This article originally appeared on the RE/MAX Results Blog, and can be viewed in its original context here.
Whether you’re shopping for your first home or looking for your next one, having the proper homeowner’s insurance coverage is crucial. But the question many new homebuyers have is: what exactly is homeowner’s insurance?
Homeowner’s insurance (HOI), also known as home insurance or property insurance, is insurance coverage for a private residence that combines a variety of protections. It is designed to protect against damages to the home itself (the interior and exterior), possessions within the home, and to provide liability coverage against accidents on the property.
Currently in the United States there are seven standard forms of home insurance ranging from HO-1 to HO-8, and each level has varying degrees of protection based on the homeowner’s needs.
Homeowner’s insurance coverage needs are based on a variety of factors, and one in particular is location. For example, if someone lives in an area of the country that is prone to earthquakes or hurricanes, adding policies that cover those natural disasters would be a good move.
Other forms of insurance such as renter’s insurance, designed for renters, only cover the possessions of the renter and certain events that are not covered in the home insurance held by the property owner.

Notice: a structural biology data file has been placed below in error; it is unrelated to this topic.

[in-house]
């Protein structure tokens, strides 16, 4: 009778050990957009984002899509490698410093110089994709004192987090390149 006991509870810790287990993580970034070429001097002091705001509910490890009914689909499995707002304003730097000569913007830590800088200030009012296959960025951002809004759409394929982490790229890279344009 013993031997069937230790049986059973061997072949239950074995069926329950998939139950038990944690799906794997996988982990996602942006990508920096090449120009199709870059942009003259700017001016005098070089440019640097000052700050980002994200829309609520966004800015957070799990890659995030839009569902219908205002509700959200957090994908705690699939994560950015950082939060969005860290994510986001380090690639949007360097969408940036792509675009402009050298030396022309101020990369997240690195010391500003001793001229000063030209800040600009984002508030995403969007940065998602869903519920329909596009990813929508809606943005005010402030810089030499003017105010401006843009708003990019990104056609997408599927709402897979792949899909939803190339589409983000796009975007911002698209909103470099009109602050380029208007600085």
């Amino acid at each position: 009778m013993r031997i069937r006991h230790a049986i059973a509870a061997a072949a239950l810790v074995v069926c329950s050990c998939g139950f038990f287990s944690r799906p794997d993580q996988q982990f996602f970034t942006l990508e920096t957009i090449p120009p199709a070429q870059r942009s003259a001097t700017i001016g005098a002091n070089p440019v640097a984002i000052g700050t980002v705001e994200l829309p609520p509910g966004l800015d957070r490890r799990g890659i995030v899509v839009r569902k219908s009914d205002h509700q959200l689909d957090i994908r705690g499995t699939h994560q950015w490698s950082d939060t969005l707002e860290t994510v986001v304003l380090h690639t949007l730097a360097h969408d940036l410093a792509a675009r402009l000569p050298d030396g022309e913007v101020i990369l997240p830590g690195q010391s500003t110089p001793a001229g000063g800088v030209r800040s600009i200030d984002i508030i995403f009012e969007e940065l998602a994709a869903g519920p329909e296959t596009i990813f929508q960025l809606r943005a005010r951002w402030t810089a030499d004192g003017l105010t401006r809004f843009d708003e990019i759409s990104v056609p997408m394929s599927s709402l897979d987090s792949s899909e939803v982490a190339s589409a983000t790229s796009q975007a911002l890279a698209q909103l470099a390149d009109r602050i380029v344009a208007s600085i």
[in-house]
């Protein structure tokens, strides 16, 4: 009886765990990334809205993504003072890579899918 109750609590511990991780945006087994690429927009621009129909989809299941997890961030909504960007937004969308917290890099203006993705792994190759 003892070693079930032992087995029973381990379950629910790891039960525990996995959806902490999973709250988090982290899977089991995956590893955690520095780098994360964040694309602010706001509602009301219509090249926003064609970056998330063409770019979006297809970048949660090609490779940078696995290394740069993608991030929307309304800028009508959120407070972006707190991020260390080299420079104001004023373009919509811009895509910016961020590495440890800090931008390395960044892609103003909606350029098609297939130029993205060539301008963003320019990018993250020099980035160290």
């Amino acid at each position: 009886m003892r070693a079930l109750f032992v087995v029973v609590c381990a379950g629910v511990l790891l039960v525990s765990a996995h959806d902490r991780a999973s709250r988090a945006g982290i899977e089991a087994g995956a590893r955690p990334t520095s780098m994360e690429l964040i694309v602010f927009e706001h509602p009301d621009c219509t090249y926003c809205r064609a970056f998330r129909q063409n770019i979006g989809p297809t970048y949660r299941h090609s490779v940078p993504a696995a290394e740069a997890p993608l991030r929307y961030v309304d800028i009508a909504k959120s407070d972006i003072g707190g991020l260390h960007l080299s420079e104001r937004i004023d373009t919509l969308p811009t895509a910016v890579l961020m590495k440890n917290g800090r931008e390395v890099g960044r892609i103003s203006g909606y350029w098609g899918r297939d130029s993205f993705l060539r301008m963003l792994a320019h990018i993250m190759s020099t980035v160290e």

The standard homeowner’s insurance policies include four essential coverage types:
If your home is destroyed or damaged due to a fire, hurricane, hail, lightning or other disasters listed in your policy, your home insurance will pay to rebuild or repair your home.
The typical coverage on your personal belongings (clothes, furniture, electronics, etc) is usually based on a home inventory that you conduct yourself. Your items are covered in case of fire, theft, or other insured instances.
Liability coverage is put in place to cover potential claims stemming from accidents on your property, such as slipping on an icy sidewalk. This includes lawsuits and damages as well.
ALE covers the additional living costs that accrue from an insured accident or disaster. This includes all bills over your typical living expenses, such as hotel fees, that accumulate while you cannot live in your home.
Keep in mind that every home insurance policy is different, will have varying levels of coverage, and should be carefully considered based on your needs. Working with a qualified insurance agent will ensure you find the policy you need to cover your home and belongings in the most cost effective way. Contact your RE/MAX Results agents today for some local recommendations.